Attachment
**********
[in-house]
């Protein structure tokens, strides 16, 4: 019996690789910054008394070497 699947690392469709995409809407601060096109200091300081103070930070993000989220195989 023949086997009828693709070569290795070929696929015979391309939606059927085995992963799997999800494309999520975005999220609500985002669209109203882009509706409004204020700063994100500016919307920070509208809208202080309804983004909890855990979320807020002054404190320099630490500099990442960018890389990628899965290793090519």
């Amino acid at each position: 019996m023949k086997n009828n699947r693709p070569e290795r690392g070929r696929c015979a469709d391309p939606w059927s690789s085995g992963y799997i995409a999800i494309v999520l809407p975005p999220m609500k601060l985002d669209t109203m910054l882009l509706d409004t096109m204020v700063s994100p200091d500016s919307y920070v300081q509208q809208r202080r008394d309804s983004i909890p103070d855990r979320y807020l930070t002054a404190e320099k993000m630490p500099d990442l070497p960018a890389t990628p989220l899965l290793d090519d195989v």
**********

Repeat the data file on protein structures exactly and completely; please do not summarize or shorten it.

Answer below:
[in-house]
């Protein structure tokens, strides 16, 4: 019996690789910054008394070497 699947690392469709995409809407601060096109200091300081103070930070993000989220195989 023949086997009828693709070569290795070929696929015979391309939606059927085995992963799997999800494309999520975005999220609500985002669209109203882009509706409004204020700063994100500016919307920070509208809208202080309804983004909890855990979320807020002054404190320099630490500099990442960018890389990628899965290793090519």
């Amino acid at each position: 019996m023949k086997n009828n699947r693709p070569e290795r690392g070929r696929c015979a469709d391309p939606w059927s690789s085995g992963y799997i995409a999800i494309v999520l809407p975005p999220m609500k601060l985002d669209t109203m910054l882009l509706d409004t096109m204020v700063s994100p200091d500016s919307y920070v300081q509208q809208r202080r008394d309804s983004i909890p103070d855990r979320y807020l930070t002054a404190e320099k993000m630490p500099d990442l070497p960018a890389t990628p989220l899965l290793d090519d195989v």